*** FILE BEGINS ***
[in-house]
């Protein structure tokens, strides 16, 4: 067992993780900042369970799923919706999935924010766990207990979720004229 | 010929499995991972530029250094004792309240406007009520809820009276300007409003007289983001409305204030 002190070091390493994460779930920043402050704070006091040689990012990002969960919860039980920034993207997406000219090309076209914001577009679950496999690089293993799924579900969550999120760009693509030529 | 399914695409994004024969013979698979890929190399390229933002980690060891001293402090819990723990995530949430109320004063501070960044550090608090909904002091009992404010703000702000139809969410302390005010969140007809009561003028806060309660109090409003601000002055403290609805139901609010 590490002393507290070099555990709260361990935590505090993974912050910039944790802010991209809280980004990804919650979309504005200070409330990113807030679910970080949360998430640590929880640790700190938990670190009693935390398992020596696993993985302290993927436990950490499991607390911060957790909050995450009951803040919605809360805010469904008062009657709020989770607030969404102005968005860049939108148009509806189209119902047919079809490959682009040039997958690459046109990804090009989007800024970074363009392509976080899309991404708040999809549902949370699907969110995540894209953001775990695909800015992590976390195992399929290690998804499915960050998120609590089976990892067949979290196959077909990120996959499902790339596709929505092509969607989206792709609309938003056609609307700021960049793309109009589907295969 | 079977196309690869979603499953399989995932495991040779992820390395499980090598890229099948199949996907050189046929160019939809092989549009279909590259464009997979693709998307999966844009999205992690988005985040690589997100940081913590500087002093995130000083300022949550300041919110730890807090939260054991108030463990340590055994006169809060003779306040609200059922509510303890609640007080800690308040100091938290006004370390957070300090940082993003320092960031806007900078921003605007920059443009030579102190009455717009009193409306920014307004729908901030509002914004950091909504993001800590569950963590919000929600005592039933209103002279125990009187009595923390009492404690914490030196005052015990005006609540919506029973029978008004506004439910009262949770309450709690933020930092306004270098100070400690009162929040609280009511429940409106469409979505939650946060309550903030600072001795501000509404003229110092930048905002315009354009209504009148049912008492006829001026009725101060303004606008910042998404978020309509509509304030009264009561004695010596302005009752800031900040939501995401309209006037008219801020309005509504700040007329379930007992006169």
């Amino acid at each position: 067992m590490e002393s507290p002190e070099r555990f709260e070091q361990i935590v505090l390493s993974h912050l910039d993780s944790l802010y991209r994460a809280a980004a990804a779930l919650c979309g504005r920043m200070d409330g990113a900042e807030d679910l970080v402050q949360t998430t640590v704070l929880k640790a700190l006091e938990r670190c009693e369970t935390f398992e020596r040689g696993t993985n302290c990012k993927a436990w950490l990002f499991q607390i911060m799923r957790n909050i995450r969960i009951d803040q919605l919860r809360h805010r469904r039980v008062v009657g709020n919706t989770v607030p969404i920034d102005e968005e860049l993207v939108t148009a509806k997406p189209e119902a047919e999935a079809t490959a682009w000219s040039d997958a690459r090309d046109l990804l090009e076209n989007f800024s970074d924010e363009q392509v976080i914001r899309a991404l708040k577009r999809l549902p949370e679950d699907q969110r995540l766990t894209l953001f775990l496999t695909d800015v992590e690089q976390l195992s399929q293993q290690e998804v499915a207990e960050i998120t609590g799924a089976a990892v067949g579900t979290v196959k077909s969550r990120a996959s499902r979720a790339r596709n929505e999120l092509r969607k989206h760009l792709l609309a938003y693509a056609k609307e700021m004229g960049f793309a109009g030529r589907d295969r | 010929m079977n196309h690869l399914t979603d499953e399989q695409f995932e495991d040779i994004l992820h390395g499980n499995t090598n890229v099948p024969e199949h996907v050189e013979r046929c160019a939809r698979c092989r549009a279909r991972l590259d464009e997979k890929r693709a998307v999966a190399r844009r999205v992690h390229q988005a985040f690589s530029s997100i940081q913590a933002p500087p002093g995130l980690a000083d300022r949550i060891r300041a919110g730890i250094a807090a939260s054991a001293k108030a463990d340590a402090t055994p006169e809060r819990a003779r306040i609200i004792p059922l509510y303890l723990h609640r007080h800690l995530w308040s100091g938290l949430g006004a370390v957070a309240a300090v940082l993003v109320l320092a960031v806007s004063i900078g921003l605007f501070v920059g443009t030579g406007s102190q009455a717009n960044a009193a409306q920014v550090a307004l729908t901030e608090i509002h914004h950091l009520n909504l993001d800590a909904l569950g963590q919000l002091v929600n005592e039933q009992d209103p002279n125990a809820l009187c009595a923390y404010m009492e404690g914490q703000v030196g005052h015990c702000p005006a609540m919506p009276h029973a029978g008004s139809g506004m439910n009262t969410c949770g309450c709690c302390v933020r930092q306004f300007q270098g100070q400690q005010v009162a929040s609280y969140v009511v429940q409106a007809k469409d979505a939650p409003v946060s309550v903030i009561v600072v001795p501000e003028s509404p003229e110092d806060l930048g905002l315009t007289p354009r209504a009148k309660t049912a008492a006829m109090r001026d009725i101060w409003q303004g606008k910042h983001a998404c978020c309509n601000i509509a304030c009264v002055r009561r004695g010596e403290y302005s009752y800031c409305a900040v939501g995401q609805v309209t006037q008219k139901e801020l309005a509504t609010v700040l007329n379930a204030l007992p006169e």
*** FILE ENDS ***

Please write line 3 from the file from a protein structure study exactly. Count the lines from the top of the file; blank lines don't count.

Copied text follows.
């Amino acid at each position: 067992m590490e002393s507290p002190e070099r555990f709260e070091q361990i935590v505090l390493s993974h912050l910039d993780s944790l802010y991209r994460a809280a980004a990804a779930l919650c979309g504005r920043m200070d409330g990113a900042e807030d679910l970080v402050q949360t998430t640590v704070l929880k640790a700190l006091e938990r670190c009693e369970t935390f398992e020596r040689g696993t993985n302290c990012k993927a436990w950490l990002f499991q607390i911060m799923r957790n909050i995450r969960i009951d803040q919605l919860r809360h805010r469904r039980v008062v009657g709020n919706t989770v607030p969404i920034d102005e968005e860049l993207v939108t148009a509806k997406p189209e119902a047919e999935a079809t490959a682009w000219s040039d997958a690459r090309d046109l990804l090009e076209n989007f800024s970074d924010e363009q392509v976080i914001r899309a991404l708040k577009r999809l549902p949370e679950d699907q969110r995540l766990t894209l953001f775990l496999t695909d800015v992590e690089q976390l195992s399929q293993q290690e998804v499915a207990e960050i998120t609590g799924a089976a990892v067949g579900t979290v196959k077909s969550r990120a996959s499902r979720a790339r596709n929505e999120l092509r969607k989206h760009l792709l609309a938003y693509a056609k609307e700021m004229g960049f793309a109009g030529r589907d295969r | 010929m079977n196309h690869l399914t979603d499953e399989q695409f995932e495991d040779i994004l992820h390395g499980n499995t090598n890229v099948p024969e199949h996907v050189e013979r046929c160019a939809r698979c092989r549009a279909r991972l590259d464009e997979k890929r693709a998307v999966a190399r844009r999205v992690h390229q988005a985040f690589s530029s997100i940081q913590a933002p500087p002093g995130l980690a000083d300022r949550i060891r300041a919110g730890i250094a807090a939260s054991a001293k108030a463990d340590a402090t055994p006169e809060r819990a003779r306040i609200i004792p059922l509510y303890l723990h609640r007080h800690l995530w308040s100091g938290l949430g006004a370390v957070a309240a300090v940082l993003v109320l320092a960031v806007s004063i900078g921003l605007f501070v920059g443009t030579g406007s102190q009455a717009n960044a009193a409306q920014v550090a307004l729908t901030e608090i509002h914004h950091l009520n909504l993001d800590a909904l569950g963590q919000l002091v929600n005592e039933q009992d209103p002279n125990a809820l009187c009595a923390y404010m009492e404690g914490q703000v030196g005052h015990c702000p005006a609540m919506p009276h029973a029978g008004s139809g506004m439910n009262t969410c949770g309450c709690c302390v933020r930092q306004f300007q270098g100070q400690q005010v009162a929040s609280y969140v009511v429940q409106a007809k469409d979505a939650p409003v946060s309550v903030i009561v600072v001795p501000e003028s509404p003229e110092d806060l930048g905002l315009t007289p354009r209504a009148k309660t049912a008492a006829m109090r001026d009725i101060w409003q303004g606008k910042h983001a998404c978020c309509n601000i509509a304030c009264v002055r009561r004695g010596e403290y302005s009752y800031c409305a900040v939501g995401q609805v309209t006037q008219k139901e801020l309005a509504t609010v700040l007329n379930a204030l007992p006169e």